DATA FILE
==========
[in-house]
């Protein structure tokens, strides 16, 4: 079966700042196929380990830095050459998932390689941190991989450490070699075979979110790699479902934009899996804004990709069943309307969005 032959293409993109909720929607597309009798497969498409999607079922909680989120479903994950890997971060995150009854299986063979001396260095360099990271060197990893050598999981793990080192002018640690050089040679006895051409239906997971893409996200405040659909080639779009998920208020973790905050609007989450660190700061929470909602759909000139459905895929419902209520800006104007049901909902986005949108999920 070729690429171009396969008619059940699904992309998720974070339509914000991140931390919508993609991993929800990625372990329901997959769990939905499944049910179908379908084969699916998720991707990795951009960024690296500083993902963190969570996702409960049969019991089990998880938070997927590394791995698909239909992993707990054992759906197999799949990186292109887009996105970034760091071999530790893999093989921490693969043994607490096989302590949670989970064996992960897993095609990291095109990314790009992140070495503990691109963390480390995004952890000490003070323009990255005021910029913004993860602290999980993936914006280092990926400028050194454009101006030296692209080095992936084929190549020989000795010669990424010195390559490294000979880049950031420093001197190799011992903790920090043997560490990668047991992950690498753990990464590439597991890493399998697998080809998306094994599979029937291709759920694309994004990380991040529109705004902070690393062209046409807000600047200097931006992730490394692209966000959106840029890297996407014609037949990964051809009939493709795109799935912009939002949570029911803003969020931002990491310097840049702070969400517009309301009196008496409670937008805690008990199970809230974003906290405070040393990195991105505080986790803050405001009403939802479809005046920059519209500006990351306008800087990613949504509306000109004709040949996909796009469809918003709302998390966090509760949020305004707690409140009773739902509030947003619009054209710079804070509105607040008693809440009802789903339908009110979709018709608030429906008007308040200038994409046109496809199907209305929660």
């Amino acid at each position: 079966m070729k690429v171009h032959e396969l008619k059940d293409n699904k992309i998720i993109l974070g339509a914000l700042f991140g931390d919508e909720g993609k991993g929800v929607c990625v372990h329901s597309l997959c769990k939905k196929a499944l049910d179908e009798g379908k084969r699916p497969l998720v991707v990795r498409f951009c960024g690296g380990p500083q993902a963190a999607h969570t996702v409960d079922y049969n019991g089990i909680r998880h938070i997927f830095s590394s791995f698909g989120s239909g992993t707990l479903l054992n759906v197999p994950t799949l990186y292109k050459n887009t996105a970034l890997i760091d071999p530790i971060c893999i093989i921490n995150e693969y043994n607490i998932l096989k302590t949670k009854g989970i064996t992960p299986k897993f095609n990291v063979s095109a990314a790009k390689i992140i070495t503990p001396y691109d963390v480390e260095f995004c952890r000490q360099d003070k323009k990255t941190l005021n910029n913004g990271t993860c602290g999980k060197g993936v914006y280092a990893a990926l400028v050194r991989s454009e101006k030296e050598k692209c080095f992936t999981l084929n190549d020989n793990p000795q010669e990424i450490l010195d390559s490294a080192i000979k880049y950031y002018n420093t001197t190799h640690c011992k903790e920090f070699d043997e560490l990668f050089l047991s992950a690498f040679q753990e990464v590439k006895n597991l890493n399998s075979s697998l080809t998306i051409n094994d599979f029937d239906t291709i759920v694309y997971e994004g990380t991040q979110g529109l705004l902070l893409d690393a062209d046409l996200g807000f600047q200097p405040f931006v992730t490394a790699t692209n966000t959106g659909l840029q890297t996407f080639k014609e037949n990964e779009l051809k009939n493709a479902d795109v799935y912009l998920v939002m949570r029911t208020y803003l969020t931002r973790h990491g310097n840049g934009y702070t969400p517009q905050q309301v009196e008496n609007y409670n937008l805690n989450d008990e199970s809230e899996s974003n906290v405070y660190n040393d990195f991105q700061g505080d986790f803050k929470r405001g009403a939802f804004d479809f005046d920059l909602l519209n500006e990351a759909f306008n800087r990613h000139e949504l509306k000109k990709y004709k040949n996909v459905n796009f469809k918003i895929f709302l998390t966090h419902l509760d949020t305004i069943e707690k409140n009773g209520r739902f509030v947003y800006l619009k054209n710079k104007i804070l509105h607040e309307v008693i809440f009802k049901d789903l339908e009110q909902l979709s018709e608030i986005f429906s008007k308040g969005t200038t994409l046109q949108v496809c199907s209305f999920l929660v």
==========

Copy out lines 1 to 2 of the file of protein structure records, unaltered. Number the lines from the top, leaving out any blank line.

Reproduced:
[in-house]
């Protein structure tokens, strides 16, 4: 079966700042196929380990830095050459998932390689941190991989450490070699075979979110790699479902934009899996804004990709069943309307969005 032959293409993109909720929607597309009798497969498409999607079922909680989120479903994950890997971060995150009854299986063979001396260095360099990271060197990893050598999981793990080192002018640690050089040679006895051409239906997971893409996200405040659909080639779009998920208020973790905050609007989450660190700061929470909602759909000139459905895929419902209520800006104007049901909902986005949108999920 070729690429171009396969008619059940699904992309998720974070339509914000991140931390919508993609991993929800990625372990329901997959769990939905499944049910179908379908084969699916998720991707990795951009960024690296500083993902963190969570996702409960049969019991089990998880938070997927590394791995698909239909992993707990054992759906197999799949990186292109887009996105970034760091071999530790893999093989921490693969043994607490096989302590949670989970064996992960897993095609990291095109990314790009992140070495503990691109963390480390995004952890000490003070323009990255005021910029913004993860602290999980993936914006280092990926400028050194454009101006030296692209080095992936084929190549020989000795010669990424010195390559490294000979880049950031420093001197190799011992903790920090043997560490990668047991992950690498753990990464590439597991890493399998697998080809998306094994599979029937291709759920694309994004990380991040529109705004902070690393062209046409807000600047200097931006992730490394692209966000959106840029890297996407014609037949990964051809009939493709795109799935912009939002949570029911803003969020931002990491310097840049702070969400517009309301009196008496409670937008805690008990199970809230974003906290405070040393990195991105505080986790803050405001009403939802479809005046920059519209500006990351306008800087990613949504509306000109004709040949996909796009469809918003709302998390966090509760949020305004707690409140009773739902509030947003619009054209710079804070509105607040008693809440009802789903339908009110979709018709608030429906008007308040200038994409046109496809199907209305929660």